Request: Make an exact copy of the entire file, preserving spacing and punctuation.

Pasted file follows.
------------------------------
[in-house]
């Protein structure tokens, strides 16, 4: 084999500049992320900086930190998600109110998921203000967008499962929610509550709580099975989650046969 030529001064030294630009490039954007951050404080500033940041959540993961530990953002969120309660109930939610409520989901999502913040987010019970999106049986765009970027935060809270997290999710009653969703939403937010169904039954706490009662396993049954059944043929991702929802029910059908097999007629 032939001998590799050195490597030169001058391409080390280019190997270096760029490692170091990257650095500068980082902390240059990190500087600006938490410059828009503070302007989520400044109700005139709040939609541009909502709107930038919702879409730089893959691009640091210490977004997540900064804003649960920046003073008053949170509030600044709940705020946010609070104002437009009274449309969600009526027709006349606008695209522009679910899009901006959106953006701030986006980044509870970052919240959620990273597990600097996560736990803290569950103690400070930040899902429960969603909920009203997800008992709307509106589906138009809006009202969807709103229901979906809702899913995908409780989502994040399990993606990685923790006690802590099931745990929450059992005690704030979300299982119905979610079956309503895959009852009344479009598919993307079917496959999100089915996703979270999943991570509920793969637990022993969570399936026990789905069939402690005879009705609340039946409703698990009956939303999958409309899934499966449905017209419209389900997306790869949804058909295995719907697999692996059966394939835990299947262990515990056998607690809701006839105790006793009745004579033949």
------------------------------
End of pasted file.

[in-house]
């Protein structure tokens, strides 16, 4: 084999500049992320900086930190998600109110998921203000967008499962929610509550709580099975989650046969 030529001064030294630009490039954007951050404080500033940041959540993961530990953002969120309660109930939610409520989901999502913040987010019970999106049986765009970027935060809270997290999710009653969703939403937010169904039954706490009662396993049954059944043929991702929802029910059908097999007629 032939001998590799050195490597030169001058391409080390280019190997270096760029490692170091990257650095500068980082902390240059990190500087600006938490410059828009503070302007989520400044109700005139709040939609541009909502709107930038919702879409730089893959691009640091210490977004997540900064804003649960920046003073008053949170509030600044709940705020946010609070104002437009009274449309969600009526027709006349606008695209522009679910899009901006959106953006701030986006980044509870970052919240959620990273597990600097996560736990803290569950103690400070930040899902429960969603909920009203997800008992709307509106589906138009809006009202969807709103229901979906809702899913995908409780989502994040399990993606990685923790006690802590099931745990929450059992005690704030979300299982119905979610079956309503895959009852009344479009598919993307079917496959999100089915996703979270999943991570509920793969637990022993969570399936026990789905069939402690005879009705609340039946409703698990009956939303999958409309899934499966449905017209419209389900997306790869949804058909295995719907697999692996059966394939835990299947262990515990056998607690809701006839105790006793009745004579033949």